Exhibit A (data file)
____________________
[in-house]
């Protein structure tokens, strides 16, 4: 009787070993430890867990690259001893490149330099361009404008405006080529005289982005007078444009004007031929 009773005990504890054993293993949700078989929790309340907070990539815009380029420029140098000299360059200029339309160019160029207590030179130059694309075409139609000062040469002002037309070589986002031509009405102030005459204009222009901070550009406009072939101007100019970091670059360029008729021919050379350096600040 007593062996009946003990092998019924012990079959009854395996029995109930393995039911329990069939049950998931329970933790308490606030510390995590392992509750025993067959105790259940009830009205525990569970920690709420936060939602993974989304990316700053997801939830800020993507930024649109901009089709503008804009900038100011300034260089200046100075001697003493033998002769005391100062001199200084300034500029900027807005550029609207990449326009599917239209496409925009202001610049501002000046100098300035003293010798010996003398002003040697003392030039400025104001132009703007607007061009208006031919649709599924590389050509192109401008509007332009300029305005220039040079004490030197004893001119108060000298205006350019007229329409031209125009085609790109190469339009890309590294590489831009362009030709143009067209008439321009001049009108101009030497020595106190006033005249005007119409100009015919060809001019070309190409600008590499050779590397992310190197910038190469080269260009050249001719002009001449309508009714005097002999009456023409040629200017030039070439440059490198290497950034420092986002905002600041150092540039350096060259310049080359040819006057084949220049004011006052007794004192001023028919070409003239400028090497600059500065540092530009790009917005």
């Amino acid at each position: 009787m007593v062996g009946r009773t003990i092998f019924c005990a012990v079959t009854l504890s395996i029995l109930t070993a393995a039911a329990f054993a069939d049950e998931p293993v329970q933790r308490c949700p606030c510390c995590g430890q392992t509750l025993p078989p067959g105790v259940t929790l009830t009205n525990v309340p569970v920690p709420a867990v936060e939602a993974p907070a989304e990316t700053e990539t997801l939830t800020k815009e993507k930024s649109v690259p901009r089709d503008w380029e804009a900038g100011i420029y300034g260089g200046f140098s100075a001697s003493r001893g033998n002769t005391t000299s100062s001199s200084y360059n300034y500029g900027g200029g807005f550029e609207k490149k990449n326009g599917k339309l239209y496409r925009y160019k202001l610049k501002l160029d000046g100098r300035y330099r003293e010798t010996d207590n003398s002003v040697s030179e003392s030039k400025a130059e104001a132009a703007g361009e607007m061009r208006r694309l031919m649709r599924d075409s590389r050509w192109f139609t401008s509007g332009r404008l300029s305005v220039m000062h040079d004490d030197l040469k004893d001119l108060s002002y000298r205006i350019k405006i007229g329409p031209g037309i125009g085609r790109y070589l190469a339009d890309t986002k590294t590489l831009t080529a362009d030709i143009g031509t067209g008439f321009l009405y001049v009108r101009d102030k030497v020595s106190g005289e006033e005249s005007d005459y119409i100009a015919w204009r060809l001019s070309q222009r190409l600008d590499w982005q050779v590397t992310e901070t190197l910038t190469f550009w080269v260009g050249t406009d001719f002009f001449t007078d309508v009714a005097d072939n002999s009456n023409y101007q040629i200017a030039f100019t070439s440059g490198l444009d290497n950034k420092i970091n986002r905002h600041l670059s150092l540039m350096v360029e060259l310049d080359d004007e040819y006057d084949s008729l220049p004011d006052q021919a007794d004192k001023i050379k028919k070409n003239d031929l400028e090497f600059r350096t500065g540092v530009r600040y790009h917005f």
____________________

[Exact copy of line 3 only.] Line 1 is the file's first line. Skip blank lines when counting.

């Amino acid at each position: 009787m007593v062996g009946r009773t003990i092998f019924c005990a012990v079959t009854l504890s395996i029995l109930t070993a393995a039911a329990f054993a069939d049950e998931p293993v329970q933790r308490c949700p606030c510390c995590g430890q392992t509750l025993p078989p067959g105790v259940t929790l009830t009205n525990v309340p569970v920690p709420a867990v936060e939602a993974p907070a989304e990316t700053e990539t997801l939830t800020k815009e993507k930024s649109v690259p901009r089709d503008w380029e804009a900038g100011i420029y300034g260089g200046f140098s100075a001697s003493r001893g033998n002769t005391t000299s100062s001199s200084y360059n300034y500029g900027g200029g807005f550029e609207k490149k990449n326009g599917k339309l239209y496409r925009y160019k202001l610049k501002l160029d000046g100098r300035y330099r003293e010798t010996d207590n003398s002003v040697s030179e003392s030039k400025a130059e104001a132009a703007g361009e607007m061009r208006r694309l031919m649709r599924d075409s590389r050509w192109f139609t401008s509007g332009r404008l300029s305005v220039m000062h040079d004490d030197l040469k004893d001119l108060s002002y000298r205006i350019k405006i007229g329409p031209g037309i125009g085609r790109y070589l190469a339009d890309t986002k590294t590489l831009t080529a362009d030709i143009g031509t067209g008439f321009l009405y001049v009108r101009d102030k030497v020595s106190g005289e006033e005249s005007d005459y119409i100009a015919w204009r060809l001019s070309q222009r190409l600008d590499w982005q050779v590397t992310e901070t190197l910038t190469f550009w080269v260009g050249t406009d001719f002009f001449t007078d309508v009714a005097d072939n002999s009456n023409y101007q040629i200017a030039f100019t070439s440059g490198l444009d290497n950034k420092i970091n986002r905002h600041l670059s150092l540039m350096v360029e060259l310049d080359d004007e040819y006057d084949s008729l220049p004011d006052q021919a007794d004192k001023i050379k028919k070409n003239d031929l400028e090497f600059r350096t500065g540092v530009r600040y790009h917005f």